this means testing, and lots of it. I HAVE to know what happens when someone takes a thinly ground chefs knife and uses it to chop king crab legs. or if someone uses a light necker as a crowbar. or tries to use a rough use knife to slice a tomato, or puts a nicely finished 1095 chefs knife into the dishwasher. And I think most of this comes from my uses for knives, and what I experienced and still do from factory knives that I use. And there is a certain level of pride and satisfaction in being able to predict how a knife will perform.

and mark is close in that it is tough to convince someone that you have integrity. but it is possible. awhile back, I got into it with a pretty well known knife tester on the net. a friend of his bought one of my knives, a 5" kitchen utility knife. I had advertised it as a utility knife on a kitchen forum. well the fella must have missed the "kitchen" part, and proceeded to use the knife to work in the yard, including splitting some 4" ish logs. now this was one of my first kitchen knife designs, and wasn't as thin as what I generally make now for that same knife, but even though he said he was concerned when he saw the blade twisting around the knots, the blade made the cut and survived. so they got to talking about this knife, and then the tester said that what I advertised could not be possible when I described my heat treat and test results in the advertisement, pretty much questioning my sanity or integrity. Well this upset me quite a bit of course, and I ended up sending the fella a knife, sharpener, and lenth of my test rope to see for himself. see if he had one of my knives, and didn't like it, or it didn't perform the way he expected, and then said I was insane or a liar, then that is one thing, and both could be possible, or it could have been a knife that I just flat out screwed up. but to not have even held one of my knives and to say those things really got under my skin. Well when he got the knife, and tested it himself, his results matched what mine were, and he did a very nice youtube video on it, and apologized to me. not only did I prove my integrity to him, but he showed me his integrity in the process.

The biggest problem or reason for that whole thing is advertisements. how many times have you heard or seen unbelieveable advertisements that led you to drop your hard earned money on a product, only to find that you had been led astray? Integrity in advertising is almost unheard of it seems. But when a maker with integrity meets a customer that takes the time to do their homework and makes a sound purchase, it is truly a magical experience. And the more of those experiences that you have, the more word gets around that you are a maker with integrity, and the longer your wait list gets...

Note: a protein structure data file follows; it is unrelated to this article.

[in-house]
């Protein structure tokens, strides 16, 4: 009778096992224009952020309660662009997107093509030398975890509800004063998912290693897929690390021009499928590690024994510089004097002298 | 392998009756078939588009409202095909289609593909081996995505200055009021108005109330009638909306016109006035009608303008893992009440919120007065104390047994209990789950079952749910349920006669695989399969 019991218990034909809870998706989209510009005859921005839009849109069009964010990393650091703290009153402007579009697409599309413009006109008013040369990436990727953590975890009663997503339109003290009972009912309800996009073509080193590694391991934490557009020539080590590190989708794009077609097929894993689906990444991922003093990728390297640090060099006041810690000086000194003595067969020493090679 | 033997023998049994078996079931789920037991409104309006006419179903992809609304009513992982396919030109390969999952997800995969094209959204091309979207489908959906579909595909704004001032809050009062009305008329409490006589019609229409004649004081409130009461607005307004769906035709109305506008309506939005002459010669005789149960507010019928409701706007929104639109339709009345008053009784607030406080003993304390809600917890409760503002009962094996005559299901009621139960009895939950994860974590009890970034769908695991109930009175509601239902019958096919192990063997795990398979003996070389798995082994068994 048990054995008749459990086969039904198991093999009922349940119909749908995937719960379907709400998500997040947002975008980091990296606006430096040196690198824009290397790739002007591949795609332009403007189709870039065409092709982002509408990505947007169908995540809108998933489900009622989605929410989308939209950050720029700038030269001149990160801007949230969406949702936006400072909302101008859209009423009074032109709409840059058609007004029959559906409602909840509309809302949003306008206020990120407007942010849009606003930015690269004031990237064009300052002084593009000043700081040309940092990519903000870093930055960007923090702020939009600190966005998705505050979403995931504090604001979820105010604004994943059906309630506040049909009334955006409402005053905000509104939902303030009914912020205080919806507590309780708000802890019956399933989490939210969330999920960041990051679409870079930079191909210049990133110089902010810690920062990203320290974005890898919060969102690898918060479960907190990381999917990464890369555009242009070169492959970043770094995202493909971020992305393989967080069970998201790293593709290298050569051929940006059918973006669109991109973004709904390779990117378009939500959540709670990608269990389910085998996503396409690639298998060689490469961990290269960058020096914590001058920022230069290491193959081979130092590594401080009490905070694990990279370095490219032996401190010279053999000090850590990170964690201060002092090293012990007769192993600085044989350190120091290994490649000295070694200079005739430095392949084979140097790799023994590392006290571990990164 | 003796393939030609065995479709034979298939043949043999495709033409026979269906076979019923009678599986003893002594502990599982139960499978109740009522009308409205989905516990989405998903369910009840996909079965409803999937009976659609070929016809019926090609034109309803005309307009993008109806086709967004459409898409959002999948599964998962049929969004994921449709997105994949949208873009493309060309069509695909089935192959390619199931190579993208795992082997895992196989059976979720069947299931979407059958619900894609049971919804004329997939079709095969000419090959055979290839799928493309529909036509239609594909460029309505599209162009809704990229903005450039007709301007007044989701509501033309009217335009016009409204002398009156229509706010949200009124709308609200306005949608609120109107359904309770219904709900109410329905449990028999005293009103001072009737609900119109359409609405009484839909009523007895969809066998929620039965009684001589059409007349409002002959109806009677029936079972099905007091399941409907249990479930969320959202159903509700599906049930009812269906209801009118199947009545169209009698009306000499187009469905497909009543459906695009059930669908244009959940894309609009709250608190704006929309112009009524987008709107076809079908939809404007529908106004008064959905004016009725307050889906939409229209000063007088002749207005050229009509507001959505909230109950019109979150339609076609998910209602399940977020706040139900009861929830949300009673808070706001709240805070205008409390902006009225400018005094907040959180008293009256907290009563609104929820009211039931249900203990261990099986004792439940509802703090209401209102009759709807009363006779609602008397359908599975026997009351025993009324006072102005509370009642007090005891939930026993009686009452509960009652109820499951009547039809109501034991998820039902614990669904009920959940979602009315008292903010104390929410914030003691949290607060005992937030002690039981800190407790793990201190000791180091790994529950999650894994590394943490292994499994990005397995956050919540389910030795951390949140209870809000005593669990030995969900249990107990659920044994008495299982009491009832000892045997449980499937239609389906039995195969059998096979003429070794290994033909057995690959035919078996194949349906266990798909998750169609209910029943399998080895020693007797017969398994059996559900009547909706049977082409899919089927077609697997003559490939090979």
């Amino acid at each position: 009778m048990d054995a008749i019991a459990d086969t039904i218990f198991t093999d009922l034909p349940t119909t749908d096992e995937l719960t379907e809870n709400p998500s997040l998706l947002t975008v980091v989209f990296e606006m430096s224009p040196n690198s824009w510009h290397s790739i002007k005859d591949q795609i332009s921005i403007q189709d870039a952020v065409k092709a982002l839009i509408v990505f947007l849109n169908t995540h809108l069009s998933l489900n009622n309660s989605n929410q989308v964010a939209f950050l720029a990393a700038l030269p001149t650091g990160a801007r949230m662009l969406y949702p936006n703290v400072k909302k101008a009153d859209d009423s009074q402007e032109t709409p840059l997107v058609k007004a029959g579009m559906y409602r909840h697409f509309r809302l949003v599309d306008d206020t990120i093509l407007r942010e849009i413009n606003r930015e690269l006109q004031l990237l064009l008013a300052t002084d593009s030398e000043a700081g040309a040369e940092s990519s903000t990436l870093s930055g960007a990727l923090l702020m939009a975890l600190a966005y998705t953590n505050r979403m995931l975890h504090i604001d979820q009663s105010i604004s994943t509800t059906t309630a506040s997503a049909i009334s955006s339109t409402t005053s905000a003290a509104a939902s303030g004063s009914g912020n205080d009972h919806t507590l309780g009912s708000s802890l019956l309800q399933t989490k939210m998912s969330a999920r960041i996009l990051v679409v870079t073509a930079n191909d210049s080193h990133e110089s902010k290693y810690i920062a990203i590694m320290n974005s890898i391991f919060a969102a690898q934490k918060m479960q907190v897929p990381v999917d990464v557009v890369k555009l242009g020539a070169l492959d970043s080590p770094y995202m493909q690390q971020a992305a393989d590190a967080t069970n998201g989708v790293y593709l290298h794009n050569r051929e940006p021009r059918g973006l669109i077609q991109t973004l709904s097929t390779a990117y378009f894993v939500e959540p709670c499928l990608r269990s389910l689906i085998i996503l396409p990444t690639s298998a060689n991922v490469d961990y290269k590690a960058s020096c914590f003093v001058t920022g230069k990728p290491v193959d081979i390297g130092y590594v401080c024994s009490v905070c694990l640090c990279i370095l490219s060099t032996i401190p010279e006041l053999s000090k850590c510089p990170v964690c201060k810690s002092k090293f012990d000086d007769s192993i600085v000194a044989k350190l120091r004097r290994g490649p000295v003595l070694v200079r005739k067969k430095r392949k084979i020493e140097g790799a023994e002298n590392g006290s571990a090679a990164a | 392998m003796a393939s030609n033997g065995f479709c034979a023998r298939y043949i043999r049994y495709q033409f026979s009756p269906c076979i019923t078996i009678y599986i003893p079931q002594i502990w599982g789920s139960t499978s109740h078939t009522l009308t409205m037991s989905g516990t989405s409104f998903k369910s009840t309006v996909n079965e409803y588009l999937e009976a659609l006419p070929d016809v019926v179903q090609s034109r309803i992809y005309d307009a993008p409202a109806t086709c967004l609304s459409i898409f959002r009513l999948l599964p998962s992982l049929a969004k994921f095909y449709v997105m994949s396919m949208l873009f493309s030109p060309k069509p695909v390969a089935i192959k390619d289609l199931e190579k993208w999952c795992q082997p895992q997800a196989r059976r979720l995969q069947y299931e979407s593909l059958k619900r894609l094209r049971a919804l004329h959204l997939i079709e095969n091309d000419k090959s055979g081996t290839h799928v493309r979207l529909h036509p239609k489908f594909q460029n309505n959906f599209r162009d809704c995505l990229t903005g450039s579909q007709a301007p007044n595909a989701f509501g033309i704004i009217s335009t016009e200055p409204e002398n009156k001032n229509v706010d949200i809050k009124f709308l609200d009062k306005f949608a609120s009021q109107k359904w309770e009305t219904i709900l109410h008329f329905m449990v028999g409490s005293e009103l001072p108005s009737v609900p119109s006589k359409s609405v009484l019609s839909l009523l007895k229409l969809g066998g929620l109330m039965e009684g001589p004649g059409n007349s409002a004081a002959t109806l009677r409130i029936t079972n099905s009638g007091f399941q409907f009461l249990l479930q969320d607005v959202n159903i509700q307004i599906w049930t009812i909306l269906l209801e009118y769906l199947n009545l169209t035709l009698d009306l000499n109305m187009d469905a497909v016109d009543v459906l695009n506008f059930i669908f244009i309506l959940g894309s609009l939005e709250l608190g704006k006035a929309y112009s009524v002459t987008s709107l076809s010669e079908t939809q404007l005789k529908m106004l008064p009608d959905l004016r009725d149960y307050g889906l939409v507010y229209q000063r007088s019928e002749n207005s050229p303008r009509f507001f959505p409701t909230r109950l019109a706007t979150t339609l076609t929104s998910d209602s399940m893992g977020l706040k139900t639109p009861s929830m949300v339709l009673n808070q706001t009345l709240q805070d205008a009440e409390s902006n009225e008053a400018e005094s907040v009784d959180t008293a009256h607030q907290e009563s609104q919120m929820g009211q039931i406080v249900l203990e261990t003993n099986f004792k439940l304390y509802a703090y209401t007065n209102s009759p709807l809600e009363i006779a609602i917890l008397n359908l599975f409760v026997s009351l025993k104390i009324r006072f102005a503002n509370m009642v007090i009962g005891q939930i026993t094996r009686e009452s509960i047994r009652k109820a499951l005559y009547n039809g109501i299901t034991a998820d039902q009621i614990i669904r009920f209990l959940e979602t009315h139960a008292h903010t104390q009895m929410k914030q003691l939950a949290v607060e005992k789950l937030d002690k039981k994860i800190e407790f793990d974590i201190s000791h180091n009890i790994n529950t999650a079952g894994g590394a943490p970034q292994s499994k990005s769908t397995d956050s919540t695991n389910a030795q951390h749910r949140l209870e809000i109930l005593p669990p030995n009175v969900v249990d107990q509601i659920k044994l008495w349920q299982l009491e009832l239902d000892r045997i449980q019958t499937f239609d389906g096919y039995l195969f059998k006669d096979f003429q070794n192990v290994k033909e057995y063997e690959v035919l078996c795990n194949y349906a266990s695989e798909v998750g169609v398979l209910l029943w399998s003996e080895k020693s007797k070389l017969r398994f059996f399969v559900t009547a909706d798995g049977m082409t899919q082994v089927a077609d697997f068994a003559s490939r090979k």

I received a really nice phone call the other day that really shows that part of it well. a fella ordered a 3 1/2" 1095 "bushcraft" style of knife from me about 6 months ago or so. I made the knife and sent it to him. he had gotten it the day before the call, and spent the day working with it. He had a thing for the word "unbelieveable" and said it was unbelievably sharp, didn't want to get dull, sharpened easily, that the handle was comfortable, ect ect........ he then asked me what on earth I did to that knife to make it perform the way it did. So I told him nothing special, I just used a known good steel from a known good supplier, with a solid heat treat, edge and blade geometry based on the steel and heat treat from field and destructive testing, same as everyone. The way I see it, is that there really isn't anything magical about what we do, but maybe integrity is the magic part.
12  KNIFE TALK / General Discussion / Re: Sorta Custom- 52100 w/ Redwood and Carbon Fiber on: December 15, 2016, 09:06:01 AM
Dang D! that is a lot of time into that handle! It looks great!

I have not had a customer die that I know of after ordering a knife. But I still wont take deposits. I figure if someone ordered it and couldn't purchase it when it was done, then sooner or later someone else will want it. Or you can always use it as a gift for someone for their birthday or xmas or something.
13  KNIFE TALK / General Discussion / Re: Jarred on Forged in Fire! on: December 15, 2016, 09:00:15 AM
I looked for a link but couldn't find one. maybe Jared has a link?
14  KNIFE TALK / High Endurance Knife Discussion / Re: 52100 straight razor? on: December 15, 2016, 08:57:07 AM
I have not made a straight razor. but there are a couple things I can think of that id look out for in making one from making very thin kitchen knives....

do your grinding after heat treat. once you start going thin, heat treat can give you some new things to look for. if the edge is too thin going into the heat for the quench, the edge can cool off enough just in the trip from your heat source to the quench tank that it wont harden as well as if it were thicker. or if you can get it there fast enough, you may have to overheat it to do so, and that can make the edge ripple. id shoot for 1/16" at the edge.

set your grinder up to run with water to keep the blade cool. when you start getting below .010" at the edge, you can damage the steel in a heartbeat, and without seeing a color change. and go very light on the pressure. sharp belts and a really light touch is mandatory when you start getting crazy thin like a razor should be when you are talking about a finished edge in the .002" range at the shoulder of the edge.

warm up on a scrap blade before you grind it. when edges start getting real thin like that, if your presentation of the blade to the belt is a little off, you can grind part of the profile away before the blade settles into the belt.
15  KNIFE TALK / General Discussion / Re: Thanksgiving on: November 25, 2016, 07:00:00 AM
Happy Thanksgiving!!

good to see you mark!